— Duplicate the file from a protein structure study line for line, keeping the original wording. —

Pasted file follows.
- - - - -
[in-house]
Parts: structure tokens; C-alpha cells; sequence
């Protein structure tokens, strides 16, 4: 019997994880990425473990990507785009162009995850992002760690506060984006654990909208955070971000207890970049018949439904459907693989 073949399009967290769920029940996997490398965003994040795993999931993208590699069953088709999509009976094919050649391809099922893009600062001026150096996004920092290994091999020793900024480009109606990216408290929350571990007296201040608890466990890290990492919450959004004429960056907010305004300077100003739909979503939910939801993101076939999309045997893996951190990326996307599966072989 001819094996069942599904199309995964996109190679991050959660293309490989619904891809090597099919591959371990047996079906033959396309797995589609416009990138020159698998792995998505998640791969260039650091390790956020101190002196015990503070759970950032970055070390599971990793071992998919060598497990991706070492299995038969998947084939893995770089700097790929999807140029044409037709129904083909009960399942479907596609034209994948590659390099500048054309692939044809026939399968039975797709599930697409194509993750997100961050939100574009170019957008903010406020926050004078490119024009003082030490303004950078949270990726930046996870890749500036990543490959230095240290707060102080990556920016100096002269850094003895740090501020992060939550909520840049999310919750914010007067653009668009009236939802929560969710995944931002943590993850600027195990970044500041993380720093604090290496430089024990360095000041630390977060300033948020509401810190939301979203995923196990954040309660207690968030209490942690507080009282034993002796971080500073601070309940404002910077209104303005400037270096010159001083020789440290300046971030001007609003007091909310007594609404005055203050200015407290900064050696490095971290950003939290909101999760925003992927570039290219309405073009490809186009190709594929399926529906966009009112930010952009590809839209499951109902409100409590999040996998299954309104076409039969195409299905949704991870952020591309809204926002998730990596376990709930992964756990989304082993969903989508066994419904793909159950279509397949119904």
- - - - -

[in-house]
Parts: structure tokens; C-alpha cells; sequence
């Protein structure tokens, strides 16, 4: 019997994880990425473990990507785009162009995850992002760690506060984006654990909208955070971000207890970049018949439904459907693989 073949399009967290769920029940996997490398965003994040795993999931993208590699069953088709999509009976094919050649391809099922893009600062001026150096996004920092290994091999020793900024480009109606990216408290929350571990007296201040608890466990890290990492919450959004004429960056907010305004300077100003739909979503939910939801993101076939999309045997893996951190990326996307599966072989 001819094996069942599904199309995964996109190679991050959660293309490989619904891809090597099919591959371990047996079906033959396309797995589609416009990138020159698998792995998505998640791969260039650091390790956020101190002196015990503070759970950032970055070390599971990793071992998919060598497990991706070492299995038969998947084939893995770089700097790929999807140029044409037709129904083909009960399942479907596609034209994948590659390099500048054309692939044809026939399968039975797709599930697409194509993750997100961050939100574009170019957008903010406020926050004078490119024009003082030490303004950078949270990726930046996870890749500036990543490959230095240290707060102080990556920016100096002269850094003895740090501020992060939550909520840049999310919750914010007067653009668009009236939802929560969710995944931002943590993850600027195990970044500041993380720093604090290496430089024990360095000041630390977060300033948020509401810190939301979203995923196990954040309660207690968030209490942690507080009282034993002796971080500073601070309940404002910077209104303005400037270096010159001083020789440290300046971030001007609003007091909310007594609404005055203050200015407290900064050696490095971290950003939290909101999760925003992927570039290219309405073009490809186009190709594929399926529906966009009112930010952009590809839209499951109902409100409590999040996998299954309104076409039969195409299905949704991870952020591309809204926002998730990596376990709930992964756990989304082993969903989508066994419904793909159950279509397949119904």